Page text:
Assad Warns France Not To Attack Syria

LE FIGARO (France)


DAMASCUS — Bashar al-Assad warned France not to launch a military strike, which the Syrian president said would support terrorism against the interests of the Syrian people. In an exclusive interview with French newspaper Le Figaro, Assad said that should Paris take part in a military intervention, "there will be repercussions, negative of course, for French interests."

Assad also reasserted that the Syrian army had not carried the chemical attack on August 21, challenging the United States, France and other countries that claim otherwise to publish convincing evidence. "All the accusations are based on allegations made by terrorists and on arbitrary video clips broadcast on the Internet," Assad said. "If the Americans, the French or the British had even a single (sign of) proof, they would have shown it from day one. We do not discuss rumors. We only deal with facts. If what they say is true, let them provide evidence of it."

The interview took place before the French government published its report Monday night on the alleged chemical attack of August 21. The nine-page document says that Assad's forces used chemical weapons three times between April and August and that the rebels do not have the capabilities to carry such an attack.

Speaking about U.S. President Barack Obama's decision to wait for a Sep. 9 vote by Congress on whether to intervene, Assad told Le Figaro: "For us, a strong man prevents rather than starts a war. But Obama is weak because he is facing pressure from within the United States."

With the French Parliament due to debate France's participation in a possible military intervention on Wednesday, Assad said: "How can France fight terrorism in Mali but support it in Syria? Will France become an example of the political double standards promoted by the US?"

French Prime Minister Jean-Marc Ayrault announced Monday evening that the parliamentary debate will not be followed by a vote, leaving the decision in the hands of President Francois Hollande.

Le Figaro reports that a recent poll shows 64% of French citizens oppose an intervention in Syria.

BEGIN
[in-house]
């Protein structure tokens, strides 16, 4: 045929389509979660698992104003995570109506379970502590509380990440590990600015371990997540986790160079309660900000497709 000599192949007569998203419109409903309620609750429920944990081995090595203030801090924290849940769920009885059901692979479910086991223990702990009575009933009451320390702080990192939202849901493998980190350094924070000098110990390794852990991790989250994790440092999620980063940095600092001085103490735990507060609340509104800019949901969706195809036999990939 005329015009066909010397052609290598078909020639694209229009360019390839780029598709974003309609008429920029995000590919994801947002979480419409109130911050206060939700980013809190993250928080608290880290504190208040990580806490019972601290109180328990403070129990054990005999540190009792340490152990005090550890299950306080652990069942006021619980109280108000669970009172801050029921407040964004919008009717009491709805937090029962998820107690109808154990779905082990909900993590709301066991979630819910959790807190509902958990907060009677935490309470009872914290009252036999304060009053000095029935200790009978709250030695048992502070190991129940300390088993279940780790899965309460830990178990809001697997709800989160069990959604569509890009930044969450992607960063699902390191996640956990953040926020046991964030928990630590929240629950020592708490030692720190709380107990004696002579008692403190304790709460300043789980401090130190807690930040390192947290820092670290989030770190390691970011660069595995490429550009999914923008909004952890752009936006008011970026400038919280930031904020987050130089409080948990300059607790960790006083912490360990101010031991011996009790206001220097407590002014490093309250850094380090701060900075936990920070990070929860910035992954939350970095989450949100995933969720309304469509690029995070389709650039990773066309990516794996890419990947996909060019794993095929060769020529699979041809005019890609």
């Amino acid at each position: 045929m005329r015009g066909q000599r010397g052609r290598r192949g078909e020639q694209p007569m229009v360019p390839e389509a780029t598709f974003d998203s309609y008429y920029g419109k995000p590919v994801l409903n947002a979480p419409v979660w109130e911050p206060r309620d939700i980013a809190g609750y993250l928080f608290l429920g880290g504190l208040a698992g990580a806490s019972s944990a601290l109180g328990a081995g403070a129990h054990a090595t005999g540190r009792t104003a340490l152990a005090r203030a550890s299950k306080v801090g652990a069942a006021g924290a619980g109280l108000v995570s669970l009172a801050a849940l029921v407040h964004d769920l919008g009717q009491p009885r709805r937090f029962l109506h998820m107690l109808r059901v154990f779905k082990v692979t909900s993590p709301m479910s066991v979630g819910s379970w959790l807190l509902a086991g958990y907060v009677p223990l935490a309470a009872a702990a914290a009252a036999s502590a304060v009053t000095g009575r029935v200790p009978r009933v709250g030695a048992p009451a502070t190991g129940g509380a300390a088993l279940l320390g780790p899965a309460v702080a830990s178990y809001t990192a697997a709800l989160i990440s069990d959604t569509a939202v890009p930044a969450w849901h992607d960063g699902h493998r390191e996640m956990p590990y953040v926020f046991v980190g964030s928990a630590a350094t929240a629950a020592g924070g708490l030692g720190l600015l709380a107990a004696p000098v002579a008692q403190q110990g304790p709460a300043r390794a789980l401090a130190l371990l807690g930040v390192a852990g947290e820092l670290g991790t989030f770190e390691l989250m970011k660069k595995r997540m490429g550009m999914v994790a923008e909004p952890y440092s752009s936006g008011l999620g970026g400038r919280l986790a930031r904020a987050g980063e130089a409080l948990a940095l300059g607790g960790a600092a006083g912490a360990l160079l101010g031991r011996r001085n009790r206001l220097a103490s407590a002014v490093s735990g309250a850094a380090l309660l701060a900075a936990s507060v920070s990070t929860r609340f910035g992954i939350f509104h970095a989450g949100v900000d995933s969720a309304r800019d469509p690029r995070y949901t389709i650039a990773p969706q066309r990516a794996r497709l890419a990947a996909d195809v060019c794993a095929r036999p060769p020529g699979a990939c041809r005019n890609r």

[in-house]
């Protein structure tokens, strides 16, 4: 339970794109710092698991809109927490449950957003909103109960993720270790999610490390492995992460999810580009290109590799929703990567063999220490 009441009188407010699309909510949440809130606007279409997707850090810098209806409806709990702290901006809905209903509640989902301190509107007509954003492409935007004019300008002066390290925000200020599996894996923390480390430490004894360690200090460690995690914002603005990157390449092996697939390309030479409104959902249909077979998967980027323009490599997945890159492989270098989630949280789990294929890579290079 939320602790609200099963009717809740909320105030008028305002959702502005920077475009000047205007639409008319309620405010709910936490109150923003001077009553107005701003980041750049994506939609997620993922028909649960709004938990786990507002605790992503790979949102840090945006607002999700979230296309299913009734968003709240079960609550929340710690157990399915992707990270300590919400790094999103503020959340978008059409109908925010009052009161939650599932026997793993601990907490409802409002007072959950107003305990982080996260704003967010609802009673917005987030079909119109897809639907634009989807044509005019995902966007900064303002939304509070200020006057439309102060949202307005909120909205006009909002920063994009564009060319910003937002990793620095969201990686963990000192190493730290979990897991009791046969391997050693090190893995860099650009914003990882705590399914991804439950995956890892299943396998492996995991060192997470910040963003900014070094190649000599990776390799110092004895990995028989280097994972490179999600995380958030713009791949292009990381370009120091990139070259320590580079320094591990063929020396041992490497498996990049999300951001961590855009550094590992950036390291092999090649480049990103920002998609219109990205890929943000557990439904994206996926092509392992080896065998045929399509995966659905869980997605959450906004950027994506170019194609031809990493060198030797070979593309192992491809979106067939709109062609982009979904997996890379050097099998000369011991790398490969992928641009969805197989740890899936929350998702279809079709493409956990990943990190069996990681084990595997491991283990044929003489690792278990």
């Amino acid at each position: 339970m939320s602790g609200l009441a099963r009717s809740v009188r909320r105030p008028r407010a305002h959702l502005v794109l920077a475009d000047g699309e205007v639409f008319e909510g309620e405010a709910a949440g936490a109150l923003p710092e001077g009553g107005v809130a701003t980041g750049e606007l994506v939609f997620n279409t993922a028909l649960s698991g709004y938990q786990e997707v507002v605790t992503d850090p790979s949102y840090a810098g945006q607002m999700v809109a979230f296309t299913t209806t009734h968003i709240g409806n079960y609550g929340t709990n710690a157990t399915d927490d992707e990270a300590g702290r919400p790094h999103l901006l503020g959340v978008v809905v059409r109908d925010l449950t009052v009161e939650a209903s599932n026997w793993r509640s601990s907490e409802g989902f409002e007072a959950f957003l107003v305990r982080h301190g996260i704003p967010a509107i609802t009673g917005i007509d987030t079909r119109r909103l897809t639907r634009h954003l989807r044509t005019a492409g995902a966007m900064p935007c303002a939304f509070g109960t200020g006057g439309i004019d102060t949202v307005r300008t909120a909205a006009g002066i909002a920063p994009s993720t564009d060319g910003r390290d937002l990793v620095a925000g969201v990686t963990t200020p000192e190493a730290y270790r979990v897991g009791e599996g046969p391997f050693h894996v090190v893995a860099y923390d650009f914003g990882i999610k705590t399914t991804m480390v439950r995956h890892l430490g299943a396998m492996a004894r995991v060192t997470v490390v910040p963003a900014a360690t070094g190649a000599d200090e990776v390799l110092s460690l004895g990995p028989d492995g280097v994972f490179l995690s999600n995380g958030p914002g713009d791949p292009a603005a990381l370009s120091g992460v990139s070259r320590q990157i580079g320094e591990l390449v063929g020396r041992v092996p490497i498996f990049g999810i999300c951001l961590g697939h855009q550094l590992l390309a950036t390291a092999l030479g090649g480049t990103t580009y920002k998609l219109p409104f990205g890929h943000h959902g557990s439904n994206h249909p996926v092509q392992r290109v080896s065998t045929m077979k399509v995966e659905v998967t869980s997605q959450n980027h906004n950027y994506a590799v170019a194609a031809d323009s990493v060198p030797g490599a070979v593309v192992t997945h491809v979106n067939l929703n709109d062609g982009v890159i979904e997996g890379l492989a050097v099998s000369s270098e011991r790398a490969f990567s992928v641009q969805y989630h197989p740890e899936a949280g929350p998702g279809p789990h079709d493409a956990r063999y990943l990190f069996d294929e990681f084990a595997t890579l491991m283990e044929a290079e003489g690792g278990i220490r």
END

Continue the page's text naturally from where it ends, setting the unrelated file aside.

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A Mother In Spain Denied Child Custody Because She Lives In Rural Area

A court in Spain usurps custody of the one-year-old boy living with his mother in the "deep" part of the Galicia region, forced to instead live with his father in the southern city of Marbella, which the judge says is "cosmopolitan" with good schools and medical care. Women's rights groups have taken up the mother's case.

A child in Galician countryside

Laure Gautherin

A Spanish court has ordered the withdrawal of a mother's custody of her one-year-old boy because she is living in the countryside in northwestern Spain, where the judge says the child won't have "opportunities for the proper development of his personality."

The case, reported Monday in La Voz de Galicia, has sparked outrage from a women's rights association but has also set off reactions from politicians of different stripes across the province of Galicia, defending the values of rural life.

Judge María Belén Ureña Carazo, of the family court of Marbella, a city on the southern coast of 141,000 people, has ordered the toddler to stay with father who lives in the city rather than with his mother because she was living in "deep Galicia" where the child would lack opportunities to "grow up in a happy environment."

Front page of La Voz de Galicia - October 25, 2021

Front page of La Voz de Galicia - Monday 25 October, 2021

La Voz de Galicia

Better in a "cosmopolitan" city?

The judge said Marbella, where the father lives, was a "cosmopolitan city" with "a good hospital" as well as "all kinds of schools" and thus provided a better environment for the child to thrive.

The mother has submitted a formal complaint to the General Council of the Judiciary that the family court magistrate had acted with "absolute contempt," her lawyer told La Voz de Galicia.

The mother quickly accumulated support from local politicians and civic organizations. The Clara Campoamor association described the judge's arguments as offensive, intolerable and typical of "an ignorant person who has not traveled much."

The Xunta de Galicia, the regional government, has addressed the case, saying that any place in Galicia meets the conditions to educate a minor. The Socialist party politician Pablo Arangüena tweeted that "it would not hurt part of the judiciary to spend a summer in Galicia."

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